The rescued migrants and refugees were traveling on three ships: the Aquarius, operated by the charities SOS Méditerranée and Médecins Sans Frontières (MSF), an Italian naval ship and an Italian coastguard vessel.
Aquarius, which was originally carrying more than 600 rescued migrants, was left stranded in the Mediterranean for two days after Matteo Salvini, Italy's hardline interior minister and leader of the anti-immigration League party, refused to allow it to dock last Sunday. After Spain offered to take in the survivors, the ship started an 800-mile journey to the city of Valencia
along with the two Italian ships, which were sent to ease the overcrowding.
Conditions on board the Aquarius worsened on Wednesday as poor weather and large waves caused dozens of people to suffer from seasickness.
At least 80 people who were pulled out of the sea by rescuers over the weekend had to be treated by doctors as waves as much as four meters high and winds of 65 kilometers per hour buffeted the vessel, according to Doctors Without Borders (MSF), which operates the rescue ship alongside SOS Méditerranée.
That included pregnant women and a mother "who was breastfeeding her baby while vomiting at the same time," Aloys Vimards, MSF project coordinator on board the Aquarius, told CNN.
"In the evening, we had to move the men sleeping on the outside deck to the shelter usually reserved (for) women and children, for safety reasons," SOS Méditerranée's Julie Mélichar told CNN.
Around 250 people were transferred from the Aquarius to the Italian Navy's Orione and a further 274 to the Coast Guard vessel Dattilo, SOS Méditerranée said.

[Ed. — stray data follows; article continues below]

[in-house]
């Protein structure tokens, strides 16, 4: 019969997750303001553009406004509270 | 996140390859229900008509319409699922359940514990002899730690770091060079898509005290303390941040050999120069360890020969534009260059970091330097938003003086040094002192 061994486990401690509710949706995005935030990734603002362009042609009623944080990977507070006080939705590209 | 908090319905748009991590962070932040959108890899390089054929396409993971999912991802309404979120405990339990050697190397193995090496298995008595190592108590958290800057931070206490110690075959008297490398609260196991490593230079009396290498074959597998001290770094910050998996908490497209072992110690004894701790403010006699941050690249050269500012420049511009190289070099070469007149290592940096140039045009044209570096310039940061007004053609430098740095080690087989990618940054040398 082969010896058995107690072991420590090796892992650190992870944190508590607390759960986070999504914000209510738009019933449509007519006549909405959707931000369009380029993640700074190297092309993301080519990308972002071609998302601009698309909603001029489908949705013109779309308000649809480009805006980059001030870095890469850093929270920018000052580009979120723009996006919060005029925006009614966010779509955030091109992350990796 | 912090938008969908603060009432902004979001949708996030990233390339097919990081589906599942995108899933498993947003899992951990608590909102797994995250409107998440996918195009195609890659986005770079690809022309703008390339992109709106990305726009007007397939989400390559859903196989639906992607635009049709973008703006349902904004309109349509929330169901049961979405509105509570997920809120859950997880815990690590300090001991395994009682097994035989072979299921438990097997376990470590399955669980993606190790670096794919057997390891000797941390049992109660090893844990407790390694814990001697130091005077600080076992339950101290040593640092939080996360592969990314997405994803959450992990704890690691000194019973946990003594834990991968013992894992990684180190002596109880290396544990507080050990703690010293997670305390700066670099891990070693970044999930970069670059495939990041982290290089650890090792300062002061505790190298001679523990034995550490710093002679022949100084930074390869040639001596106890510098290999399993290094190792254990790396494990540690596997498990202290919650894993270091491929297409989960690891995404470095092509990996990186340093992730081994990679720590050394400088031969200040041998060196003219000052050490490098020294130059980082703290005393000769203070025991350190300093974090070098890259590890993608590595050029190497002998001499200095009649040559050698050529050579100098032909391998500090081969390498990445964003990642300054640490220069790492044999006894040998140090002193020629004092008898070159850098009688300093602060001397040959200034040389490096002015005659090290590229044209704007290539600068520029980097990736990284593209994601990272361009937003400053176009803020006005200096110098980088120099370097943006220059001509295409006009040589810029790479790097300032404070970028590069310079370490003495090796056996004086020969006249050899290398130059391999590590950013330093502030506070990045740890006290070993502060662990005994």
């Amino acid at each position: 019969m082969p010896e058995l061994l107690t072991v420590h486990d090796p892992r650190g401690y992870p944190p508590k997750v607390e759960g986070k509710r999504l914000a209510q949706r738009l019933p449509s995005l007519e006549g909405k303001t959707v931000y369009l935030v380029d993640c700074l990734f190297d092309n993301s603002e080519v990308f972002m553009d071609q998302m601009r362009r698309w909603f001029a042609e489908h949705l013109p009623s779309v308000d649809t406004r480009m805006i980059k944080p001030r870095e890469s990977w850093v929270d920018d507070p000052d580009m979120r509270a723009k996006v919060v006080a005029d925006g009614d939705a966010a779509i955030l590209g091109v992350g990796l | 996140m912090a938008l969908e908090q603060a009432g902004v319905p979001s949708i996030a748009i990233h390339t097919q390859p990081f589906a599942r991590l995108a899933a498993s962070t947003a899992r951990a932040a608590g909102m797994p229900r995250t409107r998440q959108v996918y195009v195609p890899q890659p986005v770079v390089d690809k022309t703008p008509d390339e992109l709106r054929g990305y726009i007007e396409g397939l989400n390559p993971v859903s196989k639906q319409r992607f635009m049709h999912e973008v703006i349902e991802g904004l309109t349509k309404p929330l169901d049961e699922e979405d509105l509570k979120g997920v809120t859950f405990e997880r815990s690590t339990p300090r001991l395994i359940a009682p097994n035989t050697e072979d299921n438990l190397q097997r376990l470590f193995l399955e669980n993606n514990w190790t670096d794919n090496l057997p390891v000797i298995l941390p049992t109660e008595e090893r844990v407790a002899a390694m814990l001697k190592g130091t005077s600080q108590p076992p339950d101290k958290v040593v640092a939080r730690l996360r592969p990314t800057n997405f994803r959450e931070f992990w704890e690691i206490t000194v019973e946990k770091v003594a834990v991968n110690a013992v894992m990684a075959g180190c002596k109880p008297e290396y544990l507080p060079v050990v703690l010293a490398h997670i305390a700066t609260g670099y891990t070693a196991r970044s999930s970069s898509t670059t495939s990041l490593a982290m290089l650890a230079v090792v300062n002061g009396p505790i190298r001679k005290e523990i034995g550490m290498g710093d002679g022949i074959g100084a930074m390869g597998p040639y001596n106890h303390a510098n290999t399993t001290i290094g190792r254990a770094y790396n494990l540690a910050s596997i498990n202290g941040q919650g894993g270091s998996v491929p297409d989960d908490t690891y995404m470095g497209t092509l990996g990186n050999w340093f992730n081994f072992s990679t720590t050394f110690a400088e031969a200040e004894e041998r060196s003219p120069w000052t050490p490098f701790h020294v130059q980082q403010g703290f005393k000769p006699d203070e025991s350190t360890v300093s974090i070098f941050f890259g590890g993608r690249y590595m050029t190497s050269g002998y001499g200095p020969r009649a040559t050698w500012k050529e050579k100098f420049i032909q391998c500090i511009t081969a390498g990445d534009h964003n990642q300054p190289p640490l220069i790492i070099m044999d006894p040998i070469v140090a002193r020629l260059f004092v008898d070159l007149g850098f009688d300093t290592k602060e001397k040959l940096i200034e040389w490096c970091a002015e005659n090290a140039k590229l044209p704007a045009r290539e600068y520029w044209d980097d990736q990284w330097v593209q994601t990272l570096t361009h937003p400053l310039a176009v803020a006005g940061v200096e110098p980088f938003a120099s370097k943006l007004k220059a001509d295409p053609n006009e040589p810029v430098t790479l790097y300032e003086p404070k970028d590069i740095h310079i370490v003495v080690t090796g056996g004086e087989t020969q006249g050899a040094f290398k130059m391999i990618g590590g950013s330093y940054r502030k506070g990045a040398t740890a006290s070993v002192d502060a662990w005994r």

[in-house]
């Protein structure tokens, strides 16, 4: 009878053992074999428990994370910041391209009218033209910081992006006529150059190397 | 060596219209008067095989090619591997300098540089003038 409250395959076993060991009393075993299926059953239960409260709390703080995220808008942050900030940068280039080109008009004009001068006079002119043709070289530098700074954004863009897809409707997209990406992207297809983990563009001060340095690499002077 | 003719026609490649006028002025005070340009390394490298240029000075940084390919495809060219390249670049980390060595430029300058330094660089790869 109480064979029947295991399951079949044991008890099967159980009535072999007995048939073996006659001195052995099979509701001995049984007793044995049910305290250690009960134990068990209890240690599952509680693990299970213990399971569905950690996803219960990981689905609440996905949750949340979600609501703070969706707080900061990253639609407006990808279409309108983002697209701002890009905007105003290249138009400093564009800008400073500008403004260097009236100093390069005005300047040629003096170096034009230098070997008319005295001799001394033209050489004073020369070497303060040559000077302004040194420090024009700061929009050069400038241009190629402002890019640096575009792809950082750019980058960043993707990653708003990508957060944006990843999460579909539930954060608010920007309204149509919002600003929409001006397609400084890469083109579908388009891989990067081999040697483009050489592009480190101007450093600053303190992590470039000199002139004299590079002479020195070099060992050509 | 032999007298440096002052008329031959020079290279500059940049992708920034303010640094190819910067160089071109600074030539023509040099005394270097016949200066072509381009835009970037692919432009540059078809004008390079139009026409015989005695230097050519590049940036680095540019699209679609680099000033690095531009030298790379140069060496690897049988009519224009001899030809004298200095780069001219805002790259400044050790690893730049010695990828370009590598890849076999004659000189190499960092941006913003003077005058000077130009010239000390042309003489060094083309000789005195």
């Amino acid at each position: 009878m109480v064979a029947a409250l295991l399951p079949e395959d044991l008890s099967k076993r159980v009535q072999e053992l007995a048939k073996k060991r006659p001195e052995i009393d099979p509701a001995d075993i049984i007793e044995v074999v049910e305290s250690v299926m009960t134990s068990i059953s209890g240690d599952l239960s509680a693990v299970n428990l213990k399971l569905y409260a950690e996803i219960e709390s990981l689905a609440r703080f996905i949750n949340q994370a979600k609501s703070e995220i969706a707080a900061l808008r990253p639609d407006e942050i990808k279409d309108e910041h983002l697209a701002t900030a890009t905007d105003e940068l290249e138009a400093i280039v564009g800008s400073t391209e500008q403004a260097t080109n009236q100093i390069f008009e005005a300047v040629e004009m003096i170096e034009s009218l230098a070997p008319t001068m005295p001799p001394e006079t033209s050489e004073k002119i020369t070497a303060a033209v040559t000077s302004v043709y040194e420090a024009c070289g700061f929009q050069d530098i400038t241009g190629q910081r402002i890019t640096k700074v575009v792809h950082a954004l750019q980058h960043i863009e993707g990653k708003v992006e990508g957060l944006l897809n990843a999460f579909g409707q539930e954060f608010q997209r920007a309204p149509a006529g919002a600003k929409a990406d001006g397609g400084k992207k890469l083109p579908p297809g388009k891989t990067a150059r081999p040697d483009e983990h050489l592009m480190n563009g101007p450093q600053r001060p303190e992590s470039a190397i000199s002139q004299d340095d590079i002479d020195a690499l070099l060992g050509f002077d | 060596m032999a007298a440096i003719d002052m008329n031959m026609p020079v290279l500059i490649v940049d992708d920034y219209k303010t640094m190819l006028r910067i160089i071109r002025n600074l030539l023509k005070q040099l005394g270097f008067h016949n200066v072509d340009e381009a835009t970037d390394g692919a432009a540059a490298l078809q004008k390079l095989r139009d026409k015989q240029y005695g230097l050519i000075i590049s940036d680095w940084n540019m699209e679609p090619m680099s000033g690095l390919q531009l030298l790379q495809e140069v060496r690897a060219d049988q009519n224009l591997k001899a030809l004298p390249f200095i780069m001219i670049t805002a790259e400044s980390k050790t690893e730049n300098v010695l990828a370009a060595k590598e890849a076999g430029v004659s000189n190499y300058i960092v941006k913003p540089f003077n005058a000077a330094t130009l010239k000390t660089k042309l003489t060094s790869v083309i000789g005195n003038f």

Thursday, June 14
The bad weather forced the vessel to change course along the eastern coast of Sardinia in company with ships from the Italian Coast Guard and Navy.
"This course should shelter the ships from the worst of the weather," Vimards told CNN.
"We have just finished a morning food distribution for everyone of oranges, cereal bars and croissants with some iced tea. This is the food we received from the Italian Coast Guard yesterday to resupply us. People are still feeling very unwell as a result of the sea conditions," Vimards said.
That night, the Aquarius received supplies from the Italian Coast Guard, including nuts, dried bananas, dehydrated soups and toys for the children.
The weather was warm throughout the day. "Many people were on the deck looking at Sardinia on the background, playing chess, or sleeping outside on the floor," SOS Méditerranée's Julie Mélichar told CNN. "It was the first land they saw since they left Libya last Friday. Most people were asking what it was, why couldn't we go there."
Despite the calm weather, the rescued people were exhausted, many asking how many more days of navigation are left and when they will reach Spain, Mélichar said. "They've been at sea for six days now," she said. "One day on the riverboat, five on the deck of the Aquarius and before that months or even years in the hell of Libya."
Friday, June 15
The Aquarius started to sail away from Sardinia, leaving behind the island of Asinara. The weather worsened overnight after calming down on the previous evening.
Doctors Without Borders did breakfast distribution with food that was delivered by the Italian Coast Guard.
"People were starting to feel seasick again this morning with the MSF medical team again bust handing out seasickness medications," Aloys Vimards, MSF project coordinator on board the Aquarius, told CNN.
The Aquarius is expected to dock in Valencia on Sunday morning.
MSF and SOS Méditerranée were also told of two people who are missing and presumed dead.
"These 2 men, Sudanese & Nigerian, lost their lives during a critical rescue at night time," SOS Med tweeted.
MSF shared the story of one of the men who was rescued from the water. Ibrahim, 20, said he went to Libya for work but on his arrival was auctioned off.
The owner got drunk, he is quoted as saying. "He came and took some other black men to his truck, and shot them. A friend and I had to pick up the bodies and bury them."